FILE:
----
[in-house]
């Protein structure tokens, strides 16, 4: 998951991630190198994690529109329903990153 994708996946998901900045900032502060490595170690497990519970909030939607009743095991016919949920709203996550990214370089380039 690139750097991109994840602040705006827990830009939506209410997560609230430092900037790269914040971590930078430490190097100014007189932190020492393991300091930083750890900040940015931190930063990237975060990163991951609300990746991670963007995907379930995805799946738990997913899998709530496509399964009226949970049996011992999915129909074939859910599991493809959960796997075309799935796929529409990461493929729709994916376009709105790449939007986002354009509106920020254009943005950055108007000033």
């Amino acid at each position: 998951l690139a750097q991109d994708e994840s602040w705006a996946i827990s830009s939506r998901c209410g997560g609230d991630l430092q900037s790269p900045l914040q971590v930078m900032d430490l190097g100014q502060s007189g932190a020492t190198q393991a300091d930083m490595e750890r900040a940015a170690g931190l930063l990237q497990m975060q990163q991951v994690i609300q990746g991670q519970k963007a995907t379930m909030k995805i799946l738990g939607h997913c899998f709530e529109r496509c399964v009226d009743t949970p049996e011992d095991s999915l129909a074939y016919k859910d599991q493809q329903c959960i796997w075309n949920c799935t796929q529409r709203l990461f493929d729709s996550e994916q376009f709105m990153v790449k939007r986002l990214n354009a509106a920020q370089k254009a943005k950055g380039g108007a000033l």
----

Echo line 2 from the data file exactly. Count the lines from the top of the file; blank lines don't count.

């Protein structure tokens, strides 16, 4: 998951991630190198994690529109329903990153 994708996946998901900045900032502060490595170690497990519970909030939607009743095991016919949920709203996550990214370089380039 690139750097991109994840602040705006827990830009939506209410997560609230430092900037790269914040971590930078430490190097100014007189932190020492393991300091930083750890900040940015931190930063990237975060990163991951609300990746991670963007995907379930995805799946738990997913899998709530496509399964009226949970049996011992999915129909074939859910599991493809959960796997075309799935796929529409990461493929729709994916376009709105790449939007986002354009509106920020254009943005950055108007000033």